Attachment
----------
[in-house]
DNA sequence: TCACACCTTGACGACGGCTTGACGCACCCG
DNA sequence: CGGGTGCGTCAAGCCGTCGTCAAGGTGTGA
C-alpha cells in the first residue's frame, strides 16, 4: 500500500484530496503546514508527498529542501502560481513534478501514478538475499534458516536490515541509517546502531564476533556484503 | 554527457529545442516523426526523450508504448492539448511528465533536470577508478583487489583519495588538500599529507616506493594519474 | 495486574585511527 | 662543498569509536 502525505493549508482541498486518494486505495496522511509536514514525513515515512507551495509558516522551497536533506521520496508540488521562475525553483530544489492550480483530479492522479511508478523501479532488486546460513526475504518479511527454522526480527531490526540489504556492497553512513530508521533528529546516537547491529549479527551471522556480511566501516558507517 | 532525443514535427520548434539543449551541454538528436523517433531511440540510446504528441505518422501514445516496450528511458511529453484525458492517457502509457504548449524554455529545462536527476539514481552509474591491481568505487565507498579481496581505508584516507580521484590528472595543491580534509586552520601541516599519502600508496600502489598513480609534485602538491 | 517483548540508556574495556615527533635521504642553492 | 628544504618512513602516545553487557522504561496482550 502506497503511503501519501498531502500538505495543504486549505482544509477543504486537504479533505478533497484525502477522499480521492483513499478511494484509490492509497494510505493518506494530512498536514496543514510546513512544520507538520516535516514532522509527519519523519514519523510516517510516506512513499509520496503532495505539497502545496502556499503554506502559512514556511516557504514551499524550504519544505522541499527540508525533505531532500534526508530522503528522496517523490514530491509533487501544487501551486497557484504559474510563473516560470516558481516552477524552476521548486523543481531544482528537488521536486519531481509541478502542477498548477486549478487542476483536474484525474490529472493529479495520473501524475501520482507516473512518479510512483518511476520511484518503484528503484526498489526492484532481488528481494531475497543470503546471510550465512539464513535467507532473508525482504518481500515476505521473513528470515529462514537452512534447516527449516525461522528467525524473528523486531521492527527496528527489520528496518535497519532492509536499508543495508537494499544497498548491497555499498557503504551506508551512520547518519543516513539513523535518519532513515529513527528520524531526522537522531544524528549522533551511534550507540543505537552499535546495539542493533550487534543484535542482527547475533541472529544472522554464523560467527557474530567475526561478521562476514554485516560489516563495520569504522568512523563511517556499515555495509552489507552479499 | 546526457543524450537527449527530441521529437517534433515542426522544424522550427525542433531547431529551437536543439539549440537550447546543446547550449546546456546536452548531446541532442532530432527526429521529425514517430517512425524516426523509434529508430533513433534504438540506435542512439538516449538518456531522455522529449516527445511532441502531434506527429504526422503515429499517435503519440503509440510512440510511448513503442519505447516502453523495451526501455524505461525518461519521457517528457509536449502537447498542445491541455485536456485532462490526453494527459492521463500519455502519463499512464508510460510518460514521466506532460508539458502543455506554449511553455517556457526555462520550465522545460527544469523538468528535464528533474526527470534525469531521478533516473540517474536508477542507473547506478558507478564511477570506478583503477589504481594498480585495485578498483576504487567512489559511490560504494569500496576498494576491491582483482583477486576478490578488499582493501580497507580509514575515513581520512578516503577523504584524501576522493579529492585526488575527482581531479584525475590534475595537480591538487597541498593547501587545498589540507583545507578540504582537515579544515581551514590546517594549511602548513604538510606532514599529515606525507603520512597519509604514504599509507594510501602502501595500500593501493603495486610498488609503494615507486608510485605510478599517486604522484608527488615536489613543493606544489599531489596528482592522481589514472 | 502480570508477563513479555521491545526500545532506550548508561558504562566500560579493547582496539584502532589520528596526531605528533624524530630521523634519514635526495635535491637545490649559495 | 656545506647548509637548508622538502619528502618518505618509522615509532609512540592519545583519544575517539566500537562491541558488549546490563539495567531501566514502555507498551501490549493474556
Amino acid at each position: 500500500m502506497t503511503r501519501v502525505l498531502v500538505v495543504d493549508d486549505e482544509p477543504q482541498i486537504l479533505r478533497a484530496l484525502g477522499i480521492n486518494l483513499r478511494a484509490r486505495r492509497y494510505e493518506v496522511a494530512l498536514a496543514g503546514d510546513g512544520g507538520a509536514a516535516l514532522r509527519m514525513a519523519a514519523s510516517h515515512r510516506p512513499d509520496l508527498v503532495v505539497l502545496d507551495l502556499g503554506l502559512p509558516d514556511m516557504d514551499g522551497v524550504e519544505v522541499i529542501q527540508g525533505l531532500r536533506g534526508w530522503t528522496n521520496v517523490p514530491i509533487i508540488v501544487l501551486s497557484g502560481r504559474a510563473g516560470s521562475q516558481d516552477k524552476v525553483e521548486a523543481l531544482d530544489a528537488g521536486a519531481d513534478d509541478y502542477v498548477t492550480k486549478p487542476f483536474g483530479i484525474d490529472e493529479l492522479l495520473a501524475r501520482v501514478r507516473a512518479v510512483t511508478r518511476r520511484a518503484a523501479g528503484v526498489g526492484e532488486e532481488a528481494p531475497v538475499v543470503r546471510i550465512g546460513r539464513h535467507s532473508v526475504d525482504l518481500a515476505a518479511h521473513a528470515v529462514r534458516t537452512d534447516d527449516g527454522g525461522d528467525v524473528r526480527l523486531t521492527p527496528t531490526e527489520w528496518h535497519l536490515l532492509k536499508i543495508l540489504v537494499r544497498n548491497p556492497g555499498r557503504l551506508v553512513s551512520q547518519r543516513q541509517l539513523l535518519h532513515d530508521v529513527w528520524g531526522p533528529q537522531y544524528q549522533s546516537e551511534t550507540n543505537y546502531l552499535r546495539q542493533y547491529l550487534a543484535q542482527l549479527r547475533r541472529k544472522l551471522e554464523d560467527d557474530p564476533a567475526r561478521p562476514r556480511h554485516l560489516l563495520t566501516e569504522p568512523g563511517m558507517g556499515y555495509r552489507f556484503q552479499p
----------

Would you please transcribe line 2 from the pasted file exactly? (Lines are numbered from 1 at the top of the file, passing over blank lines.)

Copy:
DNA sequence: TCACACCTTGACGACGGCTTGACGCACCCG